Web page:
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Backstrap Weaver

Born on April 23, 1968 to Ramon Vargas Suarez and Matiana Vargas of Santa Ana Tzacuala (Municipality of Acaxochitlan), Maria Estela Vargas Vargas has been dedicated to back-strap weaving since she was 14 years old. As per Nahuatl tradition, Estela was taught the fine weaving techniques by her mother Matiana. It takes an average of two years for a weaver to master these techniques, from learning how to set up the loom, to maintaining the tension for even lines.

In addition to weaving, Estela harvests and procures her own dyes from nature, as well as spins her own wool. She has taught her daughters and nieces to weave, and will continue teaching women in her family.  

Estela and her family create a number of different garments, all of which require dedication, patience. skill and time. The Quexquemetl is one of the most famous garments from the central Mexican region, and is a backstrap woven poncho.  The beautifully embroidered blouses are called Kamisha in Nahuatl, and the Nahuatl word for Rebozo is Payo.  Estela was recently invited to Pachuca, Hidalgo where her work was showcased on radio and television broadcast. She has also participated in many auditioned cultural festivals in Hidalgo and Mexico City.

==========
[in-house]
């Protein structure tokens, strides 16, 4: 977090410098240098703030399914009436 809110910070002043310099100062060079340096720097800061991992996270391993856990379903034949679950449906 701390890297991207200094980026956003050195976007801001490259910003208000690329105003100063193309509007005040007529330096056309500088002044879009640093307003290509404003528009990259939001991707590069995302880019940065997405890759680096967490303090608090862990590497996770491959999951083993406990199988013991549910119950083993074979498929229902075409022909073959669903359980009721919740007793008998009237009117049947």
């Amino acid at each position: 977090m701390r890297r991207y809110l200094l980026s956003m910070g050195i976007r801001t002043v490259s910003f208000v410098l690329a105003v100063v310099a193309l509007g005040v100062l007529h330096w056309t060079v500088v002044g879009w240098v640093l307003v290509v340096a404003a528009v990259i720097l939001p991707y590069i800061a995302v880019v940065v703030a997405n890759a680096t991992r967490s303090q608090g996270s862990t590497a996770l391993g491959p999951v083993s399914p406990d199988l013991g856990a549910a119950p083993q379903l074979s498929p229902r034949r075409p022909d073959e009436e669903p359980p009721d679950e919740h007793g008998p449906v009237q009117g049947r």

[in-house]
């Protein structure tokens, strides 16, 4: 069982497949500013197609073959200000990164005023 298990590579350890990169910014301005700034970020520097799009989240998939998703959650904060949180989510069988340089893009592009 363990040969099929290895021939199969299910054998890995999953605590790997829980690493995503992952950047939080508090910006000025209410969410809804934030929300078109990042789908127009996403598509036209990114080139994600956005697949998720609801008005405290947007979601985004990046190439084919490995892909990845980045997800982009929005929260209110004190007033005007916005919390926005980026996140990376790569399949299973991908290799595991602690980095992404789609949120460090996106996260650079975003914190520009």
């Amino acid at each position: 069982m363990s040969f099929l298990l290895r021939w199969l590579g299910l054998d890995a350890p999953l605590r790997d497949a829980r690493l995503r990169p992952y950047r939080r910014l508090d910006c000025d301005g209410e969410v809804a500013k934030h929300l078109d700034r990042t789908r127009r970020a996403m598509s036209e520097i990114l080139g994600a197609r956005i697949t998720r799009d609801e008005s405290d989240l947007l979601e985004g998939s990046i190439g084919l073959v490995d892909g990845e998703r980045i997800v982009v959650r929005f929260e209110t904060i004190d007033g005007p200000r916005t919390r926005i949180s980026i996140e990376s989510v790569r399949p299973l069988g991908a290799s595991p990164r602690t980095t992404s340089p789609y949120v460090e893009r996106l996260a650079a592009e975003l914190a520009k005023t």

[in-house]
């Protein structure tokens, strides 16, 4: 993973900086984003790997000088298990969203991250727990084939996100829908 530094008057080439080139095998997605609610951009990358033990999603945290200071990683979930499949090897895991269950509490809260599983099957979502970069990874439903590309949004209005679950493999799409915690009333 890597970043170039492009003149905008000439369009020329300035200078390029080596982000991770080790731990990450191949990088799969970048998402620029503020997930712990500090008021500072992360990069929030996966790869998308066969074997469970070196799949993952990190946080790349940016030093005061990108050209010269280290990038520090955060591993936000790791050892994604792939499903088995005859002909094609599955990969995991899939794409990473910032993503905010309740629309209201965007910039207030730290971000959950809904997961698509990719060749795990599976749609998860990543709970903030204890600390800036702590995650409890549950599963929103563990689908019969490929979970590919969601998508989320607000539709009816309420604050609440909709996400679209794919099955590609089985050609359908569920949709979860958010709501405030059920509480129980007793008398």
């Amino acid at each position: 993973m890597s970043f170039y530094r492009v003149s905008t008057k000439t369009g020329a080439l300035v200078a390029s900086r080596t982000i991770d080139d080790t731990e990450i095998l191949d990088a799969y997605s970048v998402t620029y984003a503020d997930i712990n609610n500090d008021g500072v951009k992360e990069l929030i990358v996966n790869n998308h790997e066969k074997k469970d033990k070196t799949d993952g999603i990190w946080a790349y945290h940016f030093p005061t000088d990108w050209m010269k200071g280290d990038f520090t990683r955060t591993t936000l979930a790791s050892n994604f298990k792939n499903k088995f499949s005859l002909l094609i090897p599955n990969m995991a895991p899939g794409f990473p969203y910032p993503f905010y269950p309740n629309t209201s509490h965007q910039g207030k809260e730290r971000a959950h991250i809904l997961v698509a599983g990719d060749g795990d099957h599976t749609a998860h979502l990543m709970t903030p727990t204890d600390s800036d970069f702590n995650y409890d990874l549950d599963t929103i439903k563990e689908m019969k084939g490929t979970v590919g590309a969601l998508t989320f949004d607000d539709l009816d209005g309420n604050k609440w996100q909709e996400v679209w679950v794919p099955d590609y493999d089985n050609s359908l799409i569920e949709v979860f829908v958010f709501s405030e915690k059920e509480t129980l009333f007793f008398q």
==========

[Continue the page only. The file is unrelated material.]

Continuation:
Estela says she is very proud to carry these traditions forward, and that she thanks God for her gift.

*Thank you to Alberich Vargas for helping me obtain information on Estela's biography, and natural dyes.

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